victorian lollies, candies, candy, sugar
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VICTORIANA - Enjoy articles relating to the Victorian Era. A regular column in each issue of The Tea House Times. Written by Patrice LePera - Authority, Victorian Era, Historical Writing - www.afterimage-art.com

June 2011 Posts

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Victoriana
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Victorian Lollies and Candies for Tea Tables by Patrice LePera

posted by TeaHouseTimes Admin, ADMINMonday, June 13th 2011 @ 4:07 PM

Until the Victorian Era, the source of sweets was honey; “The Queen was in the parlor, eating bread and honey.” Captain Cook brought sugar cane from Hawaii to England, but the supplies were very limited, (to Royalty!)  Somebody noticed that red beetroot was quite sweet, and yielded syrup similar to sugar, but nobody paid any attention until Napoleon had to do without!  His cooks boiled enough beets to give him “two loaves” of sugar, and he was so delighted, he ordered the humble vegetable to be planted over 32,000 hectares!  As soon as Queen Victoria made it possible for the common people to patent ideas, the Victorians began to spin delightful concoctions out of sugar!

Sugar appeared on tea-tables!  Not in sugar bowls, mind you, which were added to Chinaware later, but in great rock-crystal blocks. The butler would knock off lumps with a sugar hammer, saying “one lump or two, madam?”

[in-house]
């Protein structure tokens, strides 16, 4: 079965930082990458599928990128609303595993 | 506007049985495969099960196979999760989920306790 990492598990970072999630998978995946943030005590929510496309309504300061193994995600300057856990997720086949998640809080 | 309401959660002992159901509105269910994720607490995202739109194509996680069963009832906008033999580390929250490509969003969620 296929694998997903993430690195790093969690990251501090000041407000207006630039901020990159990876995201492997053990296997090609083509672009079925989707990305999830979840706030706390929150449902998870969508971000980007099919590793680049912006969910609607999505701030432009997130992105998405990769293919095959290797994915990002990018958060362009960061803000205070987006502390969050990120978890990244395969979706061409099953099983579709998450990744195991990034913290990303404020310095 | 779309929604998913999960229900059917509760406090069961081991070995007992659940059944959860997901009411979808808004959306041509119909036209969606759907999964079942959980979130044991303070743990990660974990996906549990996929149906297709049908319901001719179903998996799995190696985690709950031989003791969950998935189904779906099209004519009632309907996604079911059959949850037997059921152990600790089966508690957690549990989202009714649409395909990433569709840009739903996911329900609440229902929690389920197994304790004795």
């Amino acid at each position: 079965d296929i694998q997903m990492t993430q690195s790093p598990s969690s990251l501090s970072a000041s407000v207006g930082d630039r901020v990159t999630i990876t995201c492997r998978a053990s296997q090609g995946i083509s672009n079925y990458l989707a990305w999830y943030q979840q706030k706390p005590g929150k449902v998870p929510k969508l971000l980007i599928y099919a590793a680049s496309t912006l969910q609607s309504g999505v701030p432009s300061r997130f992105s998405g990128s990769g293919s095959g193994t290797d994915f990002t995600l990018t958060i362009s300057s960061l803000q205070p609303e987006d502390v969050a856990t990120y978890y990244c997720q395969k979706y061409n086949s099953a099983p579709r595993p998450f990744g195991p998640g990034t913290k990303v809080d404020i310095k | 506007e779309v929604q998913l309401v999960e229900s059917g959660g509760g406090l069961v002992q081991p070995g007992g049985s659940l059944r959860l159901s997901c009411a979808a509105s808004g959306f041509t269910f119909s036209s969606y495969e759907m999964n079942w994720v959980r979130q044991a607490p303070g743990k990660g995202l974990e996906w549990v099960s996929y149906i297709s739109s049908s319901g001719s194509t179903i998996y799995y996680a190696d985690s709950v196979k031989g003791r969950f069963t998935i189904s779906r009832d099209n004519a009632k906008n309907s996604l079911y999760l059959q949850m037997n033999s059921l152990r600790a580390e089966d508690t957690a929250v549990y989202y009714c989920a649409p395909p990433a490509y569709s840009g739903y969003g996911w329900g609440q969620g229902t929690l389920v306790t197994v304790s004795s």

Peppermint drops were given out by tavern-keepers, instead of the ancient custom of giving guests a clove to chew on, to sweeten their breath.

Stick candy was white, and flavoured with peppermint, given to children during long-winded church services to keep them quiet.  The twisted, coloured stick candy became a delightful treat at fairs and carnivals, inspiring the “candy cane” (bent like a shepherd’s crook to hang on Christmas trees).  Fairy floss was flung with a fork!  Candy cooks realized that boiled sugar spins a thread.  Early recipes recommend covering one’s hands and arms with butter to protect from flying strings of candy.  This was eventually tamed by a clever invention that produced fairy floss (now known as cotton candy) without danger to life and limb!

Ribbon candies, flavoured with orange, lemon and rum were pulled and hand twisted into beautiful ribbons, perfect to perch on a tea-cup.  Ornamental candies began to appear at posh tea parties, displayed in beautiful candy-dishes.  Ancient Persians stirred flavoured candies into tea.  Personalized candies are now available,* with the name of your tea house, or the names of a wedding couple.  Try offering your guests special candies to stir into their tea!!  Peppermints, orange, lemon or anise lollies, make a delightful treat stirred into tea, rather than the ubiquitous granulated sugar.  Sugar-free (flavoured) candies are not only more charming, but better on the budget than little paper packets.  How about stirring your black tea with a pretty licorice candy-stick!

Cover photo thanks to Mary Ellen McClintock & photo with printed article thanks to *Sugar Sugar http://www.handmadelollies.com

 

by Patrice LePera ~ Authority, Victorian Era, Historical Writing ~ www.afterimage-art.com

 

From the May/June 2011 issue of The Tea House Times.  To view the most recent issue, please register / log-in at http://www.theteahousetimes.com for free access.

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